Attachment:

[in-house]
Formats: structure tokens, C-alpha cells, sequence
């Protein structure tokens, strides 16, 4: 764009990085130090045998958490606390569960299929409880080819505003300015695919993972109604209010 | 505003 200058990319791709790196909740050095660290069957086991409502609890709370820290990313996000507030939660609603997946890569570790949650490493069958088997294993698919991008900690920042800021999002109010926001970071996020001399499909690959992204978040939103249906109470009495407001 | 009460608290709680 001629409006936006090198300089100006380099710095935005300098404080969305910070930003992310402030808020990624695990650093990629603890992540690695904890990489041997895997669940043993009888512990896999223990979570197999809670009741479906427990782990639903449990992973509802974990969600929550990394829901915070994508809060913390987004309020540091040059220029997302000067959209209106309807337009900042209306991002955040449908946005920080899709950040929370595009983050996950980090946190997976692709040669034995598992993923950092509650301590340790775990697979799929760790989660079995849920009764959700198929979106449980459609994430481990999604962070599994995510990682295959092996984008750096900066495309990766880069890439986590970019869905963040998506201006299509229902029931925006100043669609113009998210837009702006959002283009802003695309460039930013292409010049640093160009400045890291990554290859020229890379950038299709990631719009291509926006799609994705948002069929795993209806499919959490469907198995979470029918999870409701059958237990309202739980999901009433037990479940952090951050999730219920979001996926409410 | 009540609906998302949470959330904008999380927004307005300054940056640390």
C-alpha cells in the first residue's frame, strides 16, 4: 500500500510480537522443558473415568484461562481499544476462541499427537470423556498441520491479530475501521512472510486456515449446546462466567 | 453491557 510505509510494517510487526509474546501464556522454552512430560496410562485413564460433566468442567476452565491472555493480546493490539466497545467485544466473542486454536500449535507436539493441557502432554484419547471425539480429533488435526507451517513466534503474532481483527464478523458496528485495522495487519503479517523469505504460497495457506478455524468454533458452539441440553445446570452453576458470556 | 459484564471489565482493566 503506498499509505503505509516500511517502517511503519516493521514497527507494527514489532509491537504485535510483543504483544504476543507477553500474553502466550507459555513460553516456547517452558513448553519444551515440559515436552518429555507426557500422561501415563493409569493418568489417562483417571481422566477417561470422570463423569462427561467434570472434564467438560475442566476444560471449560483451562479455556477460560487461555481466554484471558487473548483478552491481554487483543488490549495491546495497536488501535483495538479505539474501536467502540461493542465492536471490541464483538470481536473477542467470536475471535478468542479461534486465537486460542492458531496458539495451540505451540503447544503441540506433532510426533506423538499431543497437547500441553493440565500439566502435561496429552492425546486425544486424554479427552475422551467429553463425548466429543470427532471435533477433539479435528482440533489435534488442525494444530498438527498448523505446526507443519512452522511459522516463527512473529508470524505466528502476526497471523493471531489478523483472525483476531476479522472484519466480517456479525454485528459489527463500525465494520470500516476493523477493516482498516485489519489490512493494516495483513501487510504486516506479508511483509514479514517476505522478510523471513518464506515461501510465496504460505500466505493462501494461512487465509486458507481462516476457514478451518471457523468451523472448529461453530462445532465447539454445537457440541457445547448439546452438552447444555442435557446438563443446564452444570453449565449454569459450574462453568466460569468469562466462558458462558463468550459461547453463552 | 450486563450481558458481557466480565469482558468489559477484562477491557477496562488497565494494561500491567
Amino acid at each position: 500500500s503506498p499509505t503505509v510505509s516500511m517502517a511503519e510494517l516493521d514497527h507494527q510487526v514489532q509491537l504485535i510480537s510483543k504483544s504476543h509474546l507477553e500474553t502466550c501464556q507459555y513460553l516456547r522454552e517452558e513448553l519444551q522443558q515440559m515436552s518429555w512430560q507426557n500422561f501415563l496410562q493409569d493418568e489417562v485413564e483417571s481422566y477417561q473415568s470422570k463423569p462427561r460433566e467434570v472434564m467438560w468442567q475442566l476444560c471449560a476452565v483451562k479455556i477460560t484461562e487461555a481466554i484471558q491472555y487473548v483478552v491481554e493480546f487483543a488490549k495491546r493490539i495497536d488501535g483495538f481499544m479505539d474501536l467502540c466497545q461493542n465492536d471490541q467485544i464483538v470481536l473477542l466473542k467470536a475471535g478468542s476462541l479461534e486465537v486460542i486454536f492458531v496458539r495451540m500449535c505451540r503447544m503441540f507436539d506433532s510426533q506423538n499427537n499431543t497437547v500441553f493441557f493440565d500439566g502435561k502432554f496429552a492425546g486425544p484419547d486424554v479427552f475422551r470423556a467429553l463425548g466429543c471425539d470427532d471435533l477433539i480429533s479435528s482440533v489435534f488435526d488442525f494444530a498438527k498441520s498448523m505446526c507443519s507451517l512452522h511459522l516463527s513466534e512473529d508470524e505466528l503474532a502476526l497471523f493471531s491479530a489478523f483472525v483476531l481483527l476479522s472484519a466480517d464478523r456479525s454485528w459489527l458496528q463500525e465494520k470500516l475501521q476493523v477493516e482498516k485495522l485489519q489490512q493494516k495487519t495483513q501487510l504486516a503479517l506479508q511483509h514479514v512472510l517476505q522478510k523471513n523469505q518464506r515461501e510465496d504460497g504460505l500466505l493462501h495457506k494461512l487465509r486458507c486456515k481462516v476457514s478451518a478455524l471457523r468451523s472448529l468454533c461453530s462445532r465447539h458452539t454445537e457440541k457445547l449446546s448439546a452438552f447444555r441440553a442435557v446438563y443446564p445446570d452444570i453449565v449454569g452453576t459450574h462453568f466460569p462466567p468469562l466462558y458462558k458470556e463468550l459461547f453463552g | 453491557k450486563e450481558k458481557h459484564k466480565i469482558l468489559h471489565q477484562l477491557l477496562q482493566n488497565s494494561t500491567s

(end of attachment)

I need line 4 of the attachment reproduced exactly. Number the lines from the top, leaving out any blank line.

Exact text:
C-alpha cells in the first residue's frame, strides 16, 4: 500500500510480537522443558473415568484461562481499544476462541499427537470423556498441520491479530475501521512472510486456515449446546462466567 | 453491557 510505509510494517510487526509474546501464556522454552512430560496410562485413564460433566468442567476452565491472555493480546493490539466497545467485544466473542486454536500449535507436539493441557502432554484419547471425539480429533488435526507451517513466534503474532481483527464478523458496528485495522495487519503479517523469505504460497495457506478455524468454533458452539441440553445446570452453576458470556 | 459484564471489565482493566 503506498499509505503505509516500511517502517511503519516493521514497527507494527514489532509491537504485535510483543504483544504476543507477553500474553502466550507459555513460553516456547517452558513448553519444551515440559515436552518429555507426557500422561501415563493409569493418568489417562483417571481422566477417561470422570463423569462427561467434570472434564467438560475442566476444560471449560483451562479455556477460560487461555481466554484471558487473548483478552491481554487483543488490549495491546495497536488501535483495538479505539474501536467502540461493542465492536471490541464483538470481536473477542467470536475471535478468542479461534486465537486460542492458531496458539495451540505451540503447544503441540506433532510426533506423538499431543497437547500441553493440565500439566502435561496429552492425546486425544486424554479427552475422551467429553463425548466429543470427532471435533477433539479435528482440533489435534488442525494444530498438527498448523505446526507443519512452522511459522516463527512473529508470524505466528502476526497471523493471531489478523483472525483476531476479522472484519466480517456479525454485528459489527463500525465494520470500516476493523477493516482498516485489519489490512493494516495483513501487510504486516506479508511483509514479514517476505522478510523471513518464506515461501510465496504460505500466505493462501494461512487465509486458507481462516476457514478451518471457523468451523472448529461453530462445532465447539454445537457440541457445547448439546452438552447444555442435557446438563443446564452444570453449565449454569459450574462453568466460569468469562466462558458462558463468550459461547453463552 | 450486563450481558458481557466480565469482558468489559477484562477491557477496562488497565494494561500491567